rssh.conf manpage

Search topic Section
Get manual page for the search topic
List all commands matching the search topic
List all topics in the manpage index

RSSH.CONF(5)			Derek D. Martin			  RSSH.CONF(5)

       /etc/rssh.conf - configuration file for rssh

       rssh.conf  is  the  configuration  file for rssh.  It allows the system
       administrator to control the behavior of the shell.  Configuration key-
       words  are either used by themselves on a line, or followed by an equal
       sign ('=') and a configuration value.  Comments start with a hash ('#')
       and  can	 occur	anywhere  on the line.	Configuration options are case
       insensitive. Spaces at the beginning or end of  line,  or  between  the
       equal  sign  and	 the configuration keywords or values are ignored.  If
       the value of a configuration option contains spaces, it	(or  at	 least
       the space) must be enclosed in either single or double quotes.

       A  default  configuration file is provided with the source distribution
       of rssh.	 If no configuration file is used, rssh will assume a  default
       umask  of  022,	and  allow only scp.  If a config file is present, the
       default is to lock out users if neither scp nor sftp have been  explic-
       itly allowed.

       New  in	v2.1  is the ability to configure options on a per-user basis,
       using the user keyword.	More details are below.

	      Tells the shell that scp is allowed.

	      Tells the shell that sftp is allowed.

	      Tells the shell that cvs is allowed.

	      Tells the shell that rdist is allowed.

	      Tells the shell that rsync is allowed.

	      Sets the umask value for file creations in the scp/sftp session.
	      This  is	normally  set  at  login time by the user's shell.  In
	      order not to use the system default, rssh must set the umask.

	      Allows the system administrator to control what syslog  facility
	      rssh logs to.  The facilities are the same as those used by sys-
	      logd.conf(5), or the C macros for the  facilities	 can  be  used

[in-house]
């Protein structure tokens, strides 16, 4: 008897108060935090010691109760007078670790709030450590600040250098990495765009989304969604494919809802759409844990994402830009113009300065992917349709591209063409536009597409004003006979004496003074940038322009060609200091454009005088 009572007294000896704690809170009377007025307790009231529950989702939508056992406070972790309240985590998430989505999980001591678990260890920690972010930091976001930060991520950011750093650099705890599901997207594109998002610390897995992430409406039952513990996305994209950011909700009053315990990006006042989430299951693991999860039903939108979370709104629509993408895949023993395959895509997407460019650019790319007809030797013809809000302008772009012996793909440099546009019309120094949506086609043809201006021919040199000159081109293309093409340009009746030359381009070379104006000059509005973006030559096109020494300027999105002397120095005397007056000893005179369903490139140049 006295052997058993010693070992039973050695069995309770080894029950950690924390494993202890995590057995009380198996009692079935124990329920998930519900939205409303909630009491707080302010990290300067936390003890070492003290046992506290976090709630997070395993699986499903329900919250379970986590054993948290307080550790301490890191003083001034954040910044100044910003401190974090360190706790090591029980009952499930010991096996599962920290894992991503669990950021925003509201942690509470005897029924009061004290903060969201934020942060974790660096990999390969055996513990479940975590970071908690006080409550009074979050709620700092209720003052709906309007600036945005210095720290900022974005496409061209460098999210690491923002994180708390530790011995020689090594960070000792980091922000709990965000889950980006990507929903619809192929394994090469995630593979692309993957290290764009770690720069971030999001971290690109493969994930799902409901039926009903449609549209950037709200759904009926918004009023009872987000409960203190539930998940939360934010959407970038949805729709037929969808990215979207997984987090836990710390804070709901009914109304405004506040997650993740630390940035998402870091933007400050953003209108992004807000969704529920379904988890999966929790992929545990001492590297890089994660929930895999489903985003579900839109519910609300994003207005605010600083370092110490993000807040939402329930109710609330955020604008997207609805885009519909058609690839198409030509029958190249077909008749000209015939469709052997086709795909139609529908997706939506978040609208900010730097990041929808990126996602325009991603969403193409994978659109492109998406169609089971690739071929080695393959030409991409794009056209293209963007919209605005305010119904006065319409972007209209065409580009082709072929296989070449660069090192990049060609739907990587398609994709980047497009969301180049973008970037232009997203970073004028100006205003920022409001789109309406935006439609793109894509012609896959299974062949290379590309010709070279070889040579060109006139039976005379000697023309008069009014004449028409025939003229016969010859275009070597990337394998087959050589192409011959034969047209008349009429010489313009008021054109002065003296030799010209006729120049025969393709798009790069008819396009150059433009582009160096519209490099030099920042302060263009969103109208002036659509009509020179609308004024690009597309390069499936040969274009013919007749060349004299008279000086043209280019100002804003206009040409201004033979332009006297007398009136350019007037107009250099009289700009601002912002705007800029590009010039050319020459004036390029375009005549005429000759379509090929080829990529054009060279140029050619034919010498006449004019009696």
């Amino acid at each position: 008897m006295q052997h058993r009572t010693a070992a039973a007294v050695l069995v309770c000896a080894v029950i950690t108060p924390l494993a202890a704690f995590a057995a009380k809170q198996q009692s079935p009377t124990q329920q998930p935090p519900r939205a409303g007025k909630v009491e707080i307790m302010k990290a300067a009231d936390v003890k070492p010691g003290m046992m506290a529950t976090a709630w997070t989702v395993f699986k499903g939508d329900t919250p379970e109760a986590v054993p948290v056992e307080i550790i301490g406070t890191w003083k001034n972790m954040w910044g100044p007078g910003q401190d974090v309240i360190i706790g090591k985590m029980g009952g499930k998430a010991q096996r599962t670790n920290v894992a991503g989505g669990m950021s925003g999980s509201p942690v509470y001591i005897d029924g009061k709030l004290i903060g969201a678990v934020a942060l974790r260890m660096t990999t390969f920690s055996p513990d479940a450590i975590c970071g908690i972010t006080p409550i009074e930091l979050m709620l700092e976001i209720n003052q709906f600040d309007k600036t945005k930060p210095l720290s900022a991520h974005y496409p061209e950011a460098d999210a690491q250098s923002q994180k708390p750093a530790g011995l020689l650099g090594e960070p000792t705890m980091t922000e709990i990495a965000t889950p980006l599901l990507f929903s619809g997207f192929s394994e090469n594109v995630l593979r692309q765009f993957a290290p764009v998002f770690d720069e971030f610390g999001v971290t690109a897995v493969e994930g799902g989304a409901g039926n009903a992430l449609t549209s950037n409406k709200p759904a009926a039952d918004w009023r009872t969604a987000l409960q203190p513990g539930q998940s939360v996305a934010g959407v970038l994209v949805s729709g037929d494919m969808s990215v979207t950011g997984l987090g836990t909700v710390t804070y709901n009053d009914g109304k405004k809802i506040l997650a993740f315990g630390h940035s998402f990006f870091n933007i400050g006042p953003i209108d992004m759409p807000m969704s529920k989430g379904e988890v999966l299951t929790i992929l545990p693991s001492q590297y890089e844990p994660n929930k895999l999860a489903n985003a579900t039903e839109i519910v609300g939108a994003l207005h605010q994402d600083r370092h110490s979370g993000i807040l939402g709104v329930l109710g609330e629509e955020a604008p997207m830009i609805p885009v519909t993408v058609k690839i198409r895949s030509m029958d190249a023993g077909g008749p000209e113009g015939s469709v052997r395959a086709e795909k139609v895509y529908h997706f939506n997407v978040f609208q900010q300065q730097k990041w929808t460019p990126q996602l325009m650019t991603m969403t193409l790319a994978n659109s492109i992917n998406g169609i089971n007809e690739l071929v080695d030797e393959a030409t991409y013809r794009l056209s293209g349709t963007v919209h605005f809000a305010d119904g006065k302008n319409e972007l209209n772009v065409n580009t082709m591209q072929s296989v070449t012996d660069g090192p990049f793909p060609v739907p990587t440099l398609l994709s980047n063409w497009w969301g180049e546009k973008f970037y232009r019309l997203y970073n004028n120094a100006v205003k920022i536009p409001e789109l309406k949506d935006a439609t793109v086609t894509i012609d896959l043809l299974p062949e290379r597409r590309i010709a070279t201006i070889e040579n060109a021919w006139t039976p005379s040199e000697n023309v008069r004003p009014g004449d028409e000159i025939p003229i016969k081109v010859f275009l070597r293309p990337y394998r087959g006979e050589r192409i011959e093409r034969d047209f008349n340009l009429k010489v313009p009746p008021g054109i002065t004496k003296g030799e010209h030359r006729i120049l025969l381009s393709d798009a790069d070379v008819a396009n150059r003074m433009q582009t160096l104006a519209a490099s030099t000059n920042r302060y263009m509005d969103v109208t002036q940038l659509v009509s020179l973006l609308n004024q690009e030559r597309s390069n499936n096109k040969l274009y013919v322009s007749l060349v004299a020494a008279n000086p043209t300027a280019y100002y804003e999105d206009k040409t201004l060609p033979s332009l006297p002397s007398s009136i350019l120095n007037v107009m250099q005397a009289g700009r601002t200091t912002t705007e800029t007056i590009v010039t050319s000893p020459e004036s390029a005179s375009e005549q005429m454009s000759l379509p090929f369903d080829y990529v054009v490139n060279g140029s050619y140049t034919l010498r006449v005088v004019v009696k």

instead.	For example:


	      are  equivalent, and tell rssh to use the user facility for log-
	      ging to syslog.

	      Causes rssh (actually a helper program)  to  call	 the  chroot()
	      system  call,  changing  the root of the file system to whatever
	      directory is specified.  Note that the value on the  right  hand
	      side  of	the  equal  sign  is  the  name	 of a directory, not a
	      command.	For example:


	      will change the root of the virtual file system to  /usr/chroot,
	      preventing  the  user  from  being able to access anything below
	      /usr/chroot in the file system, and making /usr/chroot appear to
	      be  the  root  directory.	 Care must be taken to set up a proper
	      chroot jail; see the file CHROOT in the rssh source distribution
	      for  hints  about	 how  to  do this.  See also the chroot(2) man

	      If the user's home directory (as specified  in  /etc/passwd)  is
	      underneath  the  path  specified	by this keyword, then the user
	      will be chdir'd into their home directory.  If it is  not,  then
	      they will be chdir'd to the root of the chroot jail.

	      In  other	 words,	 if  the jail is /chroot, and your user's home
	      directory is  /chroot/home/user,	then  once  rssh_chroot_helper
	      changes  the  root  of  the  system,  it will cd into /home/user
	      inside the jail.	However, if  your  user's  home	 directory  is
	      given  as /home/user in /etc/passwd, then even if that directory
	      exists in the jail, the chroot helper will not try to cd	there.
	      The  user's  normal home directory must live inside the jail for
	      this to work.

	      The user keyword allows for the configuration of	options	 on  a
	      THE SPECIFIED USER.  That is, if you use a user keyword for user
	      foo,  then foo will use only the settings in that user line, and
	      not any of the settings set with the keywords above.   The  user
	      keyword's	 argument consists of a group of fields separated by a
	      colon (':'), as shown below.  The fields are, in order:

		     The username of the user  for  whom  the  entry  provides
		     The  umask	 for  this user, in octal, just as it would be
		     specified to the shell
	      access bits
		     Five binary digits, which indicate whether	 the  user  is
		     allowed  to use rsync, rdist, cvs, sftp, and scp, in that
		     order.  One means the command is allowed, zero  means  it
		     is not.
		     The directory to which this user should be chrooted (this
		     is	 not  a	 command,  it  is  a  directory	 name).	   See
		     chroot_path above for complete details.

	      For example, you might have something like this:

	      user = luser:022:00001:

	      This does the following: for the user with the username "luser",
	      set the umask to 022, disallow sftp,  and	 allow	scp.   Because
	      there  is	 no  chroot  path  specified,  the  user  will	not be
	      chrooted, regardless of default options set  with	 the  keywords
	      above.   If  you wanted this user to be chrooted, you would need
	      to specify the chroot path explicitly, even if it should be  the
	      same as that set using the chrootpath keyword.  Remember that if
	      there are spaces in the path, you need to	 quote	it,  something
	      like this:

	      user = "luser:022:00001:/usr/local/chroot dir"

	      See the default rssh.conf file for more examples.

       rssh(1),	 sshd(8), ssh(1), scp(1), sftp(1), syslogd.conf(5), chroot(2).

man pages			  7 Jul 2003			  RSSH.CONF(5)
YoLinux.com Home Page
YoLinux Tutorial Index
Privacy Policy | Advertise with us | Feedback Form |
Unauthorized copying or redistribution prohibited.
    Bookmark and Share